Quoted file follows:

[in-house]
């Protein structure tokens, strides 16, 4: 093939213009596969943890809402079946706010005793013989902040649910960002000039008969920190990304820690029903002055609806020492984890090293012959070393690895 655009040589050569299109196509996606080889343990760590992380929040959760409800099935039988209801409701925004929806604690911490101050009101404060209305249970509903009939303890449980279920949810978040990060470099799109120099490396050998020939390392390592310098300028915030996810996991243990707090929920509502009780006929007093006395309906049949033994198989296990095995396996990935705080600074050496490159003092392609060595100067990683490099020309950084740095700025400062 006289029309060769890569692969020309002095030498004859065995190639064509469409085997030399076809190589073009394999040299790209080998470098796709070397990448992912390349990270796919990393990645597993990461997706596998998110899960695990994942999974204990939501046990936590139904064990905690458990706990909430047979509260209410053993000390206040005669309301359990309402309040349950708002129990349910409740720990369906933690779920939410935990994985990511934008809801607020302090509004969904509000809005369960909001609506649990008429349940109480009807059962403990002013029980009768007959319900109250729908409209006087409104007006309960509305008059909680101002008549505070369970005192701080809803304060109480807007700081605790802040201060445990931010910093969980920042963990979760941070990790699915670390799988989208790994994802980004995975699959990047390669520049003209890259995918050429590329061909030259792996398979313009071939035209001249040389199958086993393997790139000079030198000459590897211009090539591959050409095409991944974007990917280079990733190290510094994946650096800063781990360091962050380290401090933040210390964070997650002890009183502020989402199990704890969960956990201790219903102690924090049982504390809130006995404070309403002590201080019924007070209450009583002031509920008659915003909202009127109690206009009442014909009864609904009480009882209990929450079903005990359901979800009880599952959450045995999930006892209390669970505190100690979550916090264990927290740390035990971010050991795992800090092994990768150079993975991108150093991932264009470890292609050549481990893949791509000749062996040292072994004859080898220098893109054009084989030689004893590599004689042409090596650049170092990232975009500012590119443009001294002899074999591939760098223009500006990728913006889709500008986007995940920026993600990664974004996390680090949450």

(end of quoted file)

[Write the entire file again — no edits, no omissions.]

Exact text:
[in-house]
């Protein structure tokens, strides 16, 4: 093939213009596969943890809402079946706010005793013989902040649910960002000039008969920190990304820690029903002055609806020492984890090293012959070393690895 655009040589050569299109196509996606080889343990760590992380929040959760409800099935039988209801409701925004929806604690911490101050009101404060209305249970509903009939303890449980279920949810978040990060470099799109120099490396050998020939390392390592310098300028915030996810996991243990707090929920509502009780006929007093006395309906049949033994198989296990095995396996990935705080600074050496490159003092392609060595100067990683490099020309950084740095700025400062 006289029309060769890569692969020309002095030498004859065995190639064509469409085997030399076809190589073009394999040299790209080998470098796709070397990448992912390349990270796919990393990645597993990461997706596998998110899960695990994942999974204990939501046990936590139904064990905690458990706990909430047979509260209410053993000390206040005669309301359990309402309040349950708002129990349910409740720990369906933690779920939410935990994985990511934008809801607020302090509004969904509000809005369960909001609506649990008429349940109480009807059962403990002013029980009768007959319900109250729908409209006087409104007006309960509305008059909680101002008549505070369970005192701080809803304060109480807007700081605790802040201060445990931010910093969980920042963990979760941070990790699915670390799988989208790994994802980004995975699959990047390669520049003209890259995918050429590329061909030259792996398979313009071939035209001249040389199958086993393997790139000079030198000459590897211009090539591959050409095409991944974007990917280079990733190290510094994946650096800063781990360091962050380290401090933040210390964070997650002890009183502020989402199990704890969960956990201790219903102690924090049982504390809130006995404070309403002590201080019924007070209450009583002031509920008659915003909202009127109690206009009442014909009864609904009480009882209990929450079903005990359901979800009880599952959450045995999930006892209390669970505190100690979550916090264990927290740390035990971010050991795992800090092994990768150079993975991108150093991932264009470890292609050549481990893949791509000749062996040292072994004859080898220098893109054009084989030689004893590599004689042409090596650049170092990232975009500012590119443009001294002899074999591939760098223009500006990728913006889709500008986007995940920026993600990664974004996390680090949450």